In order to build Olympic sports facilities, the home of Ye Guozhu and Ye Guoqiang, two brothers who live in Beijing, was forcibly demolished. Because the two brothers petitioned the government to defend their rights, they were convicted. Ye Guozhu’s hands and feet were shackled together many times in prison; he was also tied to his bed and beaten with an electric baton. He remains in Chaobei Prison in Tianjin and continues to be tortured. According to reports, 1.25million people have been forced from their homes to make way for the construction of Olympic facilities. This figure is expected to rise to 1.5million by the end of this year. Some 400,000 internal migrants have been forcibly removed from their homes, which were demolished without any resettlement scheme. Of this number, 20 percent of the families were left in poverty or were made more destitute. For the purpose of holding the Olympics sailing competition, the city of Qingdao forcibly demolished residential homes, and detained and convicted many citizens and rights defenders.
Shenyang, Shanghai, Qinhuangdao, and other Olympic venues have all had similar incidents of forced removal and demolishment of homes.
Since 1999,members of religious groups whose ability to worship has been restricted by the authorities, such as members of the Falun Gong and Three Grades of Servants, have been the victims of extremely cruel treatment and systematic persecution. Many were killed, and some were tortured or persecuted to the point of psychological illness. Others face prison because they have refused to abandon their religious beliefs, are in possession of possession of religious books, or have made CD disks or written articles exposing the truth of this persecution.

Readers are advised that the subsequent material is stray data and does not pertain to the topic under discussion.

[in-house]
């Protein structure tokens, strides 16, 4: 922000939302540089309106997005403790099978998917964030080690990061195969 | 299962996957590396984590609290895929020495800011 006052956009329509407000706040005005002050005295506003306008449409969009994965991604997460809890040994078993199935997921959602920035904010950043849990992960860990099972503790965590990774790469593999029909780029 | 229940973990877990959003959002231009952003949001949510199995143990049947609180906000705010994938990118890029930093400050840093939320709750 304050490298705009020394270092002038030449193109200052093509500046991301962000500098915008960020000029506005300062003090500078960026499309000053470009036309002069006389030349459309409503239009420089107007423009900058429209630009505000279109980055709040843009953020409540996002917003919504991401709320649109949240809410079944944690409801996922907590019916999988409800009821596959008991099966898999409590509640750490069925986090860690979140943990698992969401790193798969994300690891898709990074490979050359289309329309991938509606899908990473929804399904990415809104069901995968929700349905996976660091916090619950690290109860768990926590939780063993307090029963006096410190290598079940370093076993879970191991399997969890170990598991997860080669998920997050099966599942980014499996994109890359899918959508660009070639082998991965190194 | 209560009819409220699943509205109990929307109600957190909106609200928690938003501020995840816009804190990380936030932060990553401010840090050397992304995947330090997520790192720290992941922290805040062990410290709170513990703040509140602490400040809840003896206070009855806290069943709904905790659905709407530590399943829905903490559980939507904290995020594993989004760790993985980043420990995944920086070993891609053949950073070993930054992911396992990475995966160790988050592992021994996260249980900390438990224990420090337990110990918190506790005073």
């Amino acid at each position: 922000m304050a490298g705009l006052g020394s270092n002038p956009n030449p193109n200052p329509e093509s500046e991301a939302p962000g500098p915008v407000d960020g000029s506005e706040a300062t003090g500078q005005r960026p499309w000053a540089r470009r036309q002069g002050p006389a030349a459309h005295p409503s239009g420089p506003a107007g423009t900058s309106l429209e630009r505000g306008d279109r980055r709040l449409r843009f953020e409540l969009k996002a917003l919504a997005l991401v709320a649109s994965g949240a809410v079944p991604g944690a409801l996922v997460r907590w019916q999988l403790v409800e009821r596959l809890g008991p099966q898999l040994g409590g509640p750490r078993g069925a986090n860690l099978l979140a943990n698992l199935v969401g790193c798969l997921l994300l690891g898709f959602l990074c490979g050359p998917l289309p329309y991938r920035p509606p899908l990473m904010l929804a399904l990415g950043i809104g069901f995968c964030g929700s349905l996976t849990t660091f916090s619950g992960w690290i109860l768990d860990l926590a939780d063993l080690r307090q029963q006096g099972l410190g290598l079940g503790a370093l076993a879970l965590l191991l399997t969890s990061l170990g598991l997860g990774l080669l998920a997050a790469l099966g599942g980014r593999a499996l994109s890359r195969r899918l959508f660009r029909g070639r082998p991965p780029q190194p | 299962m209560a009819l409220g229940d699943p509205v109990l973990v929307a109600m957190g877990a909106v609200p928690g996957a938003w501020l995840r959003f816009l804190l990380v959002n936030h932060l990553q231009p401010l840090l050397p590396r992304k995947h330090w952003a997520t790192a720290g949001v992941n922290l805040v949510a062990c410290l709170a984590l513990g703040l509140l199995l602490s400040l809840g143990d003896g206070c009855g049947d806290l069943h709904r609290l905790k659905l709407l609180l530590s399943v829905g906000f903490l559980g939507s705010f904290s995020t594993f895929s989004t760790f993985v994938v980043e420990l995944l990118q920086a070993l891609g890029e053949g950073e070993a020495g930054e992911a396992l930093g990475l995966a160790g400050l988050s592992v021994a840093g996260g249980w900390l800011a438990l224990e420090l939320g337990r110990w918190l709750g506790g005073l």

Of those Chinese citizens sentenced to death, some are completely innocent. For example, Nie Shubin, Teng Xingshan, Cao Haijin, and Hugejiletu were all only proven to be innocent through extraordinary, fortuitous circumstances. Chen Guoqing,He Guoqiang, Yang Shiliang, Zhu Yanqiang, Huang Zhixiang, Fang Chunping, Cheng Fagen, and Cheng Lihe were eight innocent farmers who confessed under intense, cruel torture by the police. The judge clearly knew the accused were innocent, but still handed down death sentences. A stay of execution was granted, and the eight men are now being held separately in Hebei and Jingdezhen Prison.
China continues to be the world leader in carrying out death sentences. The number of death sentences is considered a state secret, but according to estimates by experts, some 8,000 to 10,000 Chinese are executed each year. The Chinese government forcefully repatriates North Korean refugees, even though it clearly knows that these refugees risk being put into labor camps and may even face execution when they return home. This is a violation of the Convention Relating to the Status of Refugees and the Protocol Relating to the Status of Refugees, to which China is a state party.
Everyone should know that the country that is about to host the Olympics is one without democratic elections, freedom of religion, independent courts or independent unions. It prohibits protests and labour strikes. It is a state that carries out widespread torture, discrimination, and employs a large secret police system.